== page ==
Table of Contents Author Guidelines Submit a Manuscript
Mathematical Problems in Engineering

Volume 2014 (2014), Article ID 369369, 13 pages

http://dx.doi.org/10.1155/2014/369369
Research Article

Applying Hybrid Heuristic Approach to Identify Contaminant Source Information in Transient Groundwater Flow Systems

Institute of Environmental Engineering, National Chiao Tung University, 1001 University Road, Hsinchu 30010, Taiwan

Received 9 April 2014; Accepted 25 July 2014; Published 18 August 2014

Academic Editor: Tzu-Yang Yu

Copyright © 2014 Hund-Der Yeh et al. This is an open access article distributed under the Creative Commons Attribution License, which permits unrestricted use, distribution, and reproduction in any medium, provided the original work is properly cited.

Abstract

Simultaneous identification of the source location and release history in aquifers is complicated and time-consuming if the release of groundwater contaminant source varies in time. This paper presents an approach called SATSO-GWT to solve complicated source release problems which contain the unknowns of three location coordinates and several irregular release periods and concentrations. The SATSO-GWT combines with ordinal optimization algorithm (OOA), roulette wheel approach, and a source identification algorithm called SATS-GWT. The SATS-GWT was developed based on simulated annealing, tabu search, and three-dimensional groundwater flow and solute transport model MD2K-GWT. The OOA and roulette wheel method are utilized mainly to reduce the size of feasible solution domain and accelerate the identification of the source information. A hypothetic site with one contaminant source location and two release periods is designed to assess the applicability of the present approach. The results indicate that the performance of SATSO-GWT is superior to that of SATS-GWT. In addition, the present approach works very effectively in dealing with the cases which have different initial guesses of source location and measurement errors in the monitoring points as well as problems with large suspicious areas and several source release periods and concentrations.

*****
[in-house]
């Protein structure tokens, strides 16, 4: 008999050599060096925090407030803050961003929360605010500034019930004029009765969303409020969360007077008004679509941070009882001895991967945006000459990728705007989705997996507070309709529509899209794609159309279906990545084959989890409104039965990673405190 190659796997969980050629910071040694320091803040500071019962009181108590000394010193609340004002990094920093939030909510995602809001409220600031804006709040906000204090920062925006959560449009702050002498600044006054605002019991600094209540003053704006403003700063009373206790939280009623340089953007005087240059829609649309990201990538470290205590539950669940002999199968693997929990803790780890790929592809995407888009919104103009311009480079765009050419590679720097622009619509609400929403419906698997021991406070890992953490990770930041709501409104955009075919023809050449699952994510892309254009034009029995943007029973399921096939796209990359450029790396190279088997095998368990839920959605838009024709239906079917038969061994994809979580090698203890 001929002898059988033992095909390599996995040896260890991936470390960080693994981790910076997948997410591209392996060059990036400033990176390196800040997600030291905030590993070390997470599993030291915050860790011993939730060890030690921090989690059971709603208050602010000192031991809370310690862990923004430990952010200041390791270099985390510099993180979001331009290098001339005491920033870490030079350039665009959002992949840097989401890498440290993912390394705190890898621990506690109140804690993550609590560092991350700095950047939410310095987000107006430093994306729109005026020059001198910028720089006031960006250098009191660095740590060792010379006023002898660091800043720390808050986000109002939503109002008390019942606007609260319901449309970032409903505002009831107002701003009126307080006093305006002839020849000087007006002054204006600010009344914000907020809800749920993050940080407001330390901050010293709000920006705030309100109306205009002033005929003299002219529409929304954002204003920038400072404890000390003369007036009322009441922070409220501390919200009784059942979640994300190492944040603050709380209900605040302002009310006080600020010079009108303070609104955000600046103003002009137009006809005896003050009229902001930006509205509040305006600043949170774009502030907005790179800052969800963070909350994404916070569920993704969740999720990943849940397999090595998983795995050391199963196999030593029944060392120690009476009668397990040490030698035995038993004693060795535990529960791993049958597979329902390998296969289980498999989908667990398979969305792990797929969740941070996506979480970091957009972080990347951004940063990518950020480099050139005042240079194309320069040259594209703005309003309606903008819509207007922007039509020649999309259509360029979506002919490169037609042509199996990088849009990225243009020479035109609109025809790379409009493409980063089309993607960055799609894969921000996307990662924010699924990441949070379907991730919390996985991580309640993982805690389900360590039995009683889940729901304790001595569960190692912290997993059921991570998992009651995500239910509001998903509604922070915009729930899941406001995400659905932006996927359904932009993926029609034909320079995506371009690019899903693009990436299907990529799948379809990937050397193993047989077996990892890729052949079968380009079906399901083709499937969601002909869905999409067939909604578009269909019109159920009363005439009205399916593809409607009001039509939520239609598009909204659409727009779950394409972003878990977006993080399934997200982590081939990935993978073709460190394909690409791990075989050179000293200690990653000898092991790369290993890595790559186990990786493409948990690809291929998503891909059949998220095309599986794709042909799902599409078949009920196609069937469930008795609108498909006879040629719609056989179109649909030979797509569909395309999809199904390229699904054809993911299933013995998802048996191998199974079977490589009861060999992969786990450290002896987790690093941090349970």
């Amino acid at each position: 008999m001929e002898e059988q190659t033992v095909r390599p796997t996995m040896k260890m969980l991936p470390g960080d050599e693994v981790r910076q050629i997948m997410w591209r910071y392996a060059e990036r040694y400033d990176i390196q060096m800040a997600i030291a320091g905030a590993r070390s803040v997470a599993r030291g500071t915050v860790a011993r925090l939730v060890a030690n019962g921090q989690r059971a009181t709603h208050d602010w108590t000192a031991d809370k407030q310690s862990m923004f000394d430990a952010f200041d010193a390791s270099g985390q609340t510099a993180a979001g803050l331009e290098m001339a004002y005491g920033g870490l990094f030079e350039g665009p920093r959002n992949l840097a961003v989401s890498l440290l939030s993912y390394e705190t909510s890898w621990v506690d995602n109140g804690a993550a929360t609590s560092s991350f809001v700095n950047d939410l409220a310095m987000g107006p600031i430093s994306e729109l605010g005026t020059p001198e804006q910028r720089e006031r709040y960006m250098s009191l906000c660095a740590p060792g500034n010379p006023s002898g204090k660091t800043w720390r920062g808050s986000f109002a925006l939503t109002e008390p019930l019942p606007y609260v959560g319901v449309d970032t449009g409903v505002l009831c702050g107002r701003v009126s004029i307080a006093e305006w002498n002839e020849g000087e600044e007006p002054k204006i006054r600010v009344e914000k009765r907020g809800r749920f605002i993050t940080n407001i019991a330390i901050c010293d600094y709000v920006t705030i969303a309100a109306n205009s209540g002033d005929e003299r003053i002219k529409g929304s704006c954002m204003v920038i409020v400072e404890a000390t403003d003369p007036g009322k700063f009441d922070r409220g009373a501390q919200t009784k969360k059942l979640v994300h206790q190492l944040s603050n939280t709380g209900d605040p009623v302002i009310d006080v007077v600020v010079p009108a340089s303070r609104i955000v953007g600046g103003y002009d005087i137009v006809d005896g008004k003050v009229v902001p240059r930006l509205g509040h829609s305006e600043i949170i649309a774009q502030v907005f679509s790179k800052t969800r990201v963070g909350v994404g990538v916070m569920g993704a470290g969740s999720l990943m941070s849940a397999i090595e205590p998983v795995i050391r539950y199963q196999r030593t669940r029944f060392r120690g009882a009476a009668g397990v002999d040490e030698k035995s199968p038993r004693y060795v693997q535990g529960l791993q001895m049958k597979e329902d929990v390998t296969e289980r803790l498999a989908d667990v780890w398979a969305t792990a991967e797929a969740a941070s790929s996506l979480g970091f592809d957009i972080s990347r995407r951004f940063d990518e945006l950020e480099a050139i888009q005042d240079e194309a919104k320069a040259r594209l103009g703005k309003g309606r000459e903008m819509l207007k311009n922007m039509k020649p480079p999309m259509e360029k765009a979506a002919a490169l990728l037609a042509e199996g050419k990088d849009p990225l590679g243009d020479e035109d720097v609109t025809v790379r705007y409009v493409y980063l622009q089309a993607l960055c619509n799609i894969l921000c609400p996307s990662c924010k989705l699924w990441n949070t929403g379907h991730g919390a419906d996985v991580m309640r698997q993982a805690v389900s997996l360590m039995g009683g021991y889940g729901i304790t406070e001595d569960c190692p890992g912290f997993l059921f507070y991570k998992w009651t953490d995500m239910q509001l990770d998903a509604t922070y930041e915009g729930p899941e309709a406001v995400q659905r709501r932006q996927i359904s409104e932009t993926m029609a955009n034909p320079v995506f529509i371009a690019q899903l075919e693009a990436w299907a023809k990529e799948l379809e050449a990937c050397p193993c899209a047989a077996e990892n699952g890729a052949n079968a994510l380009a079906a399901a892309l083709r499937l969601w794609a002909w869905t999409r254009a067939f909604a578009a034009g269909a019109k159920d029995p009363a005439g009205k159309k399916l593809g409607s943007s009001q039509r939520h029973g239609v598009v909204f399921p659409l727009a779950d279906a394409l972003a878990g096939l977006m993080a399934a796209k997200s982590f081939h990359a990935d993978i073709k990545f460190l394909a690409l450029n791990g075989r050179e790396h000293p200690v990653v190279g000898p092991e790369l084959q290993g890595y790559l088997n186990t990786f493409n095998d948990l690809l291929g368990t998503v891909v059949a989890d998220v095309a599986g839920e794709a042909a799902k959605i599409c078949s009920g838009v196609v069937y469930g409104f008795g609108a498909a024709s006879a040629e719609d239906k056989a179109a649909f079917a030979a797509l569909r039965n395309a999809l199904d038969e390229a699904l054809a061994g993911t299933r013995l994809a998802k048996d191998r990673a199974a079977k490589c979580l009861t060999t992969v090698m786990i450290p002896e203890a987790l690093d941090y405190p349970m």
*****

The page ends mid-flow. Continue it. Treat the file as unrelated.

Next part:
1. Introduction

The issues of identifying the source location and/or recovering the release history of a groundwater contaminant plume are getting more and more public concern recently. In some countries, groundwater is an important source for drinking water and agricultural use. If a site is found to have groundwater contamination, the source information including the location as well as release concentration and period should be determined before taking remedial actions. Site remediation is usually quite costly, so the responsible parties for the contamination should be recognized via the source identification works. In addition, incorrect information on contaminant source may confuse or mislead remediation plan. The technique for identifying contaminant source location and its release history is therefore important in dealing with the groundwater contamination problem. Moreover, if the source release varies in time, the estimation of the actual source information becomes rather complicated and difficult. Thus, there is a need to develop an effective approach for identifying the contaminant source location and its release history based on the concentration measurements.